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It would be hard to find any perfect recording of a Wagner opera, but this is pretty damn close to it.
this was the premiere of the 1955 bayreuth festival, the first performance of "dutchman" at postwar bayreuth. No wonder the performance is electrifying.
Knappertsbusch was a notoriously lazy conductor, but there's nothing lackadasical about his conducting here. He gets it right from the very beginning: one can almost see the sails of the dutchman's ship going up with the ascending bass line in the beginning of the overture..absolutely thrilling in this performance.
Knappertsbusch's overall "big-boned" approach to this opera makes dutchman seem just as important and mature a work that wagner ever wrote, kna treats it as if it were as refined and as great a work as meistersinger or tristan. Fabulous.
First voices we hear are of the incomparable bayreuth chorus. They need no introduction, though some balances between choruses in the long third act choral scene aren't the greatest and sometimes the voices get lost, but it is certainly great choral singing.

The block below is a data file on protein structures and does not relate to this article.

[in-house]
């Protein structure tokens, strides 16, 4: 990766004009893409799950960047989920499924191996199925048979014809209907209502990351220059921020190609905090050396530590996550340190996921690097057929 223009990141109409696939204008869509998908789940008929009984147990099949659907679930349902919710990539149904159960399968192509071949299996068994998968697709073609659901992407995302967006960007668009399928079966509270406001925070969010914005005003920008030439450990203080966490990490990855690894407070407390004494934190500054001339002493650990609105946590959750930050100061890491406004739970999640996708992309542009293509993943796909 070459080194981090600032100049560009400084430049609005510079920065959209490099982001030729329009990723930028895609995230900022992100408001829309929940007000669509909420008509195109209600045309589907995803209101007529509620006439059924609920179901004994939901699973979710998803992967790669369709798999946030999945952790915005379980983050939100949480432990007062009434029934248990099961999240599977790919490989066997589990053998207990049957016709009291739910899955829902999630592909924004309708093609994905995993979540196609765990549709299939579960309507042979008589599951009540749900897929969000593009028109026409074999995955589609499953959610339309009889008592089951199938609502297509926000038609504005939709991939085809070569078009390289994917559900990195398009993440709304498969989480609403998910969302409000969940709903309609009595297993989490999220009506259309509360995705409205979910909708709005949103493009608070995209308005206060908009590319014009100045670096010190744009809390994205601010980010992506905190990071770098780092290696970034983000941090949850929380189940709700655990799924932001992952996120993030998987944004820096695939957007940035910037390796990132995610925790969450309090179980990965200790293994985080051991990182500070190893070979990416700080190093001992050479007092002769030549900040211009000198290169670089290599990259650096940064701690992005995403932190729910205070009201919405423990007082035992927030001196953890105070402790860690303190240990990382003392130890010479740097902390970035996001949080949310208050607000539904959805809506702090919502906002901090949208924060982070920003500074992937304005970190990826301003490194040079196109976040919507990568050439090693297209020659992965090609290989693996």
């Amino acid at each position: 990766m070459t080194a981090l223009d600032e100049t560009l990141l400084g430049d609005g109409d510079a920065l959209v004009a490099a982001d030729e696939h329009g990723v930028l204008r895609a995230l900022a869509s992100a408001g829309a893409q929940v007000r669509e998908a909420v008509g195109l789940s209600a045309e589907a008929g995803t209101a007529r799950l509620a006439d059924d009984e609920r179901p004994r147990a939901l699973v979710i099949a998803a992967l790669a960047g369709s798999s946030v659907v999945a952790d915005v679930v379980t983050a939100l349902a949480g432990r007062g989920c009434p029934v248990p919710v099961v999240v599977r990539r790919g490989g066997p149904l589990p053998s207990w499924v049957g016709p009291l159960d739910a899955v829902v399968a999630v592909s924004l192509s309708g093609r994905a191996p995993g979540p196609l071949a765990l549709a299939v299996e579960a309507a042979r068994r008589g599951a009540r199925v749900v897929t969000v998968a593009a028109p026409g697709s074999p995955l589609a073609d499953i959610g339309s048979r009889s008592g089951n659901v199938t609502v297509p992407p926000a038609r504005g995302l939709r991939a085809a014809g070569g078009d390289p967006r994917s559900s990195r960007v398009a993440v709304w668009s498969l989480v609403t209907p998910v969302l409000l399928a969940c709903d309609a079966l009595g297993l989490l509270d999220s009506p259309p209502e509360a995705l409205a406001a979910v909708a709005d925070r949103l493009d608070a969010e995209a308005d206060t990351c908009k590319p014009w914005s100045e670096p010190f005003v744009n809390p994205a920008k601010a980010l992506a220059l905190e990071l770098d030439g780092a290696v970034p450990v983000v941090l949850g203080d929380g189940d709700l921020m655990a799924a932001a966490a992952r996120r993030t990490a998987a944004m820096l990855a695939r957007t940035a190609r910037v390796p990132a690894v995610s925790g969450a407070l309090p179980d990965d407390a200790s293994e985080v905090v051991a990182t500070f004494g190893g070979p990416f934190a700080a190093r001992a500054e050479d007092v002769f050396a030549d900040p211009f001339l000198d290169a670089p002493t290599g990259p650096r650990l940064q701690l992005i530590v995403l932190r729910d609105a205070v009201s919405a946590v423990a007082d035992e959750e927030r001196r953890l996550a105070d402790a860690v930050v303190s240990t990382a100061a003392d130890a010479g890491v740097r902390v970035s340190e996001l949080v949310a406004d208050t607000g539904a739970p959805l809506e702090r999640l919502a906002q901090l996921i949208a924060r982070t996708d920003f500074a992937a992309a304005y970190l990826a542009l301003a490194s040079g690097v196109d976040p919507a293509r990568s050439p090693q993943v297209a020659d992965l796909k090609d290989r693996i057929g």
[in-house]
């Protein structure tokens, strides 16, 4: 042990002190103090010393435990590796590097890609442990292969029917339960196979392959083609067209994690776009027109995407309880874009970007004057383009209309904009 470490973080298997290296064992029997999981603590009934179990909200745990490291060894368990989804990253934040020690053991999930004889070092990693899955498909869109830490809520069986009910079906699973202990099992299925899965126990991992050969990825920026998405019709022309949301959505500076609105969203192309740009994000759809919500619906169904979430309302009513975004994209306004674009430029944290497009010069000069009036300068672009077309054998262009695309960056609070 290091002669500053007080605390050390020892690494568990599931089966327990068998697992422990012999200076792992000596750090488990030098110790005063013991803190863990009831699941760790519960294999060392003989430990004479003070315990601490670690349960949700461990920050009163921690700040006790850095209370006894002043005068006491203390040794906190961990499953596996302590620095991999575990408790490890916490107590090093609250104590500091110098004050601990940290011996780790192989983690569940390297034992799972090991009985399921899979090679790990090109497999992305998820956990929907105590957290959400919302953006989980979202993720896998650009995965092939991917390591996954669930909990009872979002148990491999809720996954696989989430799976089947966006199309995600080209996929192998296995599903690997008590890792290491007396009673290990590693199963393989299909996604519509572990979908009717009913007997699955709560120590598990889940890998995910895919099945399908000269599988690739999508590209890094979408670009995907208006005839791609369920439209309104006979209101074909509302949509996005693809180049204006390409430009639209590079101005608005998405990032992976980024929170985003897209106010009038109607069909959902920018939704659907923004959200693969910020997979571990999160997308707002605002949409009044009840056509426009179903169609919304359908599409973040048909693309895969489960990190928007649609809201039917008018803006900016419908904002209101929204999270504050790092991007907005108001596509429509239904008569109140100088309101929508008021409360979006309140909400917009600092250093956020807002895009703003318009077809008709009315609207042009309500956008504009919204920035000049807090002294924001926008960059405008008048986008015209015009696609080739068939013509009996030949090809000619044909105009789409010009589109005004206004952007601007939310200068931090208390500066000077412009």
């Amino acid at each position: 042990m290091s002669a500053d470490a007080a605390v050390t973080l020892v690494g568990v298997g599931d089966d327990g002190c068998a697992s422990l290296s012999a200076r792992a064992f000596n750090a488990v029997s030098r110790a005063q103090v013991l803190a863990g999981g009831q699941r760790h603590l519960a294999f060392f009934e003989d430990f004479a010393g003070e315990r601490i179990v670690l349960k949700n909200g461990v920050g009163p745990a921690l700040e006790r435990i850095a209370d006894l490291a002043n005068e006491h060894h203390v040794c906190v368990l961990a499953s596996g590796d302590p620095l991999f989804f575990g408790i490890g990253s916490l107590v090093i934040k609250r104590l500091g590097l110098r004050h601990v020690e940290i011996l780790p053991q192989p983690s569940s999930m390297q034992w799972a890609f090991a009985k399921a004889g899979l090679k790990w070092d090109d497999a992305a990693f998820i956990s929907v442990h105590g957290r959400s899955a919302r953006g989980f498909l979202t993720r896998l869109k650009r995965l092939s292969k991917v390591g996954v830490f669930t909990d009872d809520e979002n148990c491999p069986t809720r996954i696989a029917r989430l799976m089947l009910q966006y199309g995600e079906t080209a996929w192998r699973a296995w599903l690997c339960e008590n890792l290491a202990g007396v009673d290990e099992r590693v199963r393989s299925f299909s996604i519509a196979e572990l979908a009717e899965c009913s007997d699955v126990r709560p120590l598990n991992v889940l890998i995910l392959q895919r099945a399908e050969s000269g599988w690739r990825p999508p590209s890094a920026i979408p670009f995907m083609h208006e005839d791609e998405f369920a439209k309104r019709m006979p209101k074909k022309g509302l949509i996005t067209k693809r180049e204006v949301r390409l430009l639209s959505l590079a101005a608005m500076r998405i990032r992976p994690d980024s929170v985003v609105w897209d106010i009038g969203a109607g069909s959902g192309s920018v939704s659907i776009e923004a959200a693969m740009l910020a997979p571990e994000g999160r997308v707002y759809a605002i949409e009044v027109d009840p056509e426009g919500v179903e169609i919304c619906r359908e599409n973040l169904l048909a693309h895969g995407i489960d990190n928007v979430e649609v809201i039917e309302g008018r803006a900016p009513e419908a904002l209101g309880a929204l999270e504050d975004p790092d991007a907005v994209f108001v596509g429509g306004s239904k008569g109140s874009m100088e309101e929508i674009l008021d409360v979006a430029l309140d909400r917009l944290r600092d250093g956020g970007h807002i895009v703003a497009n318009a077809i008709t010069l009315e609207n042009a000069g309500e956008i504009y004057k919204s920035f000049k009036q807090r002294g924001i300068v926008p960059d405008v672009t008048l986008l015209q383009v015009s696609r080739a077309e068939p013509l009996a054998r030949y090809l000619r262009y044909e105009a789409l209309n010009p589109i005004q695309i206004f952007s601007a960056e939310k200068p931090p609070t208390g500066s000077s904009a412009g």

Ludwig Weber was getting to be an old man, but he's still the best Daland I've ever heard. Never has there been a greater voice in this role. Hermann Uhde's dutchman and Astrid varnay's Senta are just as incredible, Uhde haunting and Varnay poised on lifting the dutchman's curse.
I haven't heard Schorr in "die frist is um," but Uhde is quite amazing here, truly sounding like someone who hadn't been on land for seven years: out of touch, wretched, and definitely rough-edged.
The smaller roles of Mary and the Steersman are taken by elisabeth schärtel and josef traxel, respectively and are sung very well.
Last, but not least, is Wolfgang windgassen as the tormented Erik.